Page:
The pandemic may be waning, but public colleges are finding themselves in what could be their most vulnerable state of financial affairs than at any other point in recent history, according to a new report on state higher education funding.
In its annual State Higher Education Funding report, released on Wednesday, the State Higher Education Executive Officers Association (SHEEO) found that while state higher education funding has increased for the eighth consecutive year, these increases have largely not been large enough to make up for declines during the last two recessions. Its early estimates also show that inflation-adjusted appropriations for higher education declined in most states, and by 1.8% on a national level.
“In the past, enrollments in higher education have been countercyclical, rising during economic downturns. The COVID-19 recession proved to be an exception to that rule,” said Robert Anderson, president of SHEEO, in a statement. “This will lead to strain in institutional budgets, particularly at public two-year institutions and at institutions most reliant on tuition revenue. Continued state investment and federal assistance is key to ensuring that institutions are able to serve our students.”
While the higher education state funding per full time student was found to have increased by 2.9% in the 2020 fiscal year — marking an eighth consecutive year of states increasing inflation-adjusted higher education appropriations — these increases have generally not brought funding back to pre-recession levels.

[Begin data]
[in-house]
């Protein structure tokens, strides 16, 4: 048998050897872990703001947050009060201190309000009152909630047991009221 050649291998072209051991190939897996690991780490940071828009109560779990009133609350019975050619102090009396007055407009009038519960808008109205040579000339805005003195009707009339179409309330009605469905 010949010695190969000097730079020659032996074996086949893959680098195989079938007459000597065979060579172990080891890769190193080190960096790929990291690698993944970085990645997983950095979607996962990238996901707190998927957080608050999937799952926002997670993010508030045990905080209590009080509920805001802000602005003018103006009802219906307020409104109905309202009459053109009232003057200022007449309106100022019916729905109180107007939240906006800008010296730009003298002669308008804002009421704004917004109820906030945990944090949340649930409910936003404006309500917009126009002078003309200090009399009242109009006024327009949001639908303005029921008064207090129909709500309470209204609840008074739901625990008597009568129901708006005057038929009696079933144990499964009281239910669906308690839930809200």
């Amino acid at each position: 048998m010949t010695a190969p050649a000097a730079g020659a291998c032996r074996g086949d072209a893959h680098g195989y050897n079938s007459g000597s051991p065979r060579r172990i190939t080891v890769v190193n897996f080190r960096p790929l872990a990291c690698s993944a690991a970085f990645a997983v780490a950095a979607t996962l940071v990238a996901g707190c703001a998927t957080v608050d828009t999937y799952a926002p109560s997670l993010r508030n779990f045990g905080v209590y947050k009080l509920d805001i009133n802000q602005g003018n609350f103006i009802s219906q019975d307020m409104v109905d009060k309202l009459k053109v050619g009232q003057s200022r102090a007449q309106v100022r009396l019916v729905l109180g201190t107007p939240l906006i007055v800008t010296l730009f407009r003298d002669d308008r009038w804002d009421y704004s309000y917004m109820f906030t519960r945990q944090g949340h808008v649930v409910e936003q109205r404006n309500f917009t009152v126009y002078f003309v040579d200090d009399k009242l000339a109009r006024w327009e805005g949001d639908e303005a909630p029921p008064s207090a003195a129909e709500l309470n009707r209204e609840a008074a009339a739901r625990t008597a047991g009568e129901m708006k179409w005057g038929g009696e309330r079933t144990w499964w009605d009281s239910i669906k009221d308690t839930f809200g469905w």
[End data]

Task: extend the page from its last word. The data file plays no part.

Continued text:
On a national level, the report found that state funding remained 6% and 14.6% below 2008 and 2001 levels, respectively. While the study found that appropriations have fully recovered to at least 2008 levels in 18 states, it also determined that 12 states are at least 20% below 2008 levels.
The report also added several new variables to its overall analysis, including two- and four-year breakdowns of state general operating appropriations, state public financial aid, local appropriations, net tuition revenue, total education revenue, and net FTE enrollment.
Despite economic recessions that impacted most education appropriations, state public financial aid steadily increased by 7.0%, which marked an all time national high of $830 per full time student, accounting for 9.6% of all education appropriations.
For the second straight year, net tuition revenue continued its decline, dropping 1.% from the previous year. And while total revenue increased by 1.2%, it was not at a record high in more than half of the states, and varied substantially by institution type. Four-year institutions were found to have 1.64 times the total revenue of two-year institutions, and revenue increases have also been substantially shifted to the backs of students via tuition.
At two-year institutions, the average student share of total revenue in 2020 was less than a quarter (24.2%), while at four-year institutions, the average student share of total revenue was over half (53.2%).
“Demographic and economic trends clearly indicate that we need a more educated populace, and therefore, we must do a better job of educating those populations that our higher education system has underserved,” Anderson said. “Historically, we have done a poor job in this regard; our current higher education finance trajectory is only making matters worse, and the impact of the pandemic on enrollments and institutional budgets has exacerbated these trends.”
Publication Date: 5/27/2021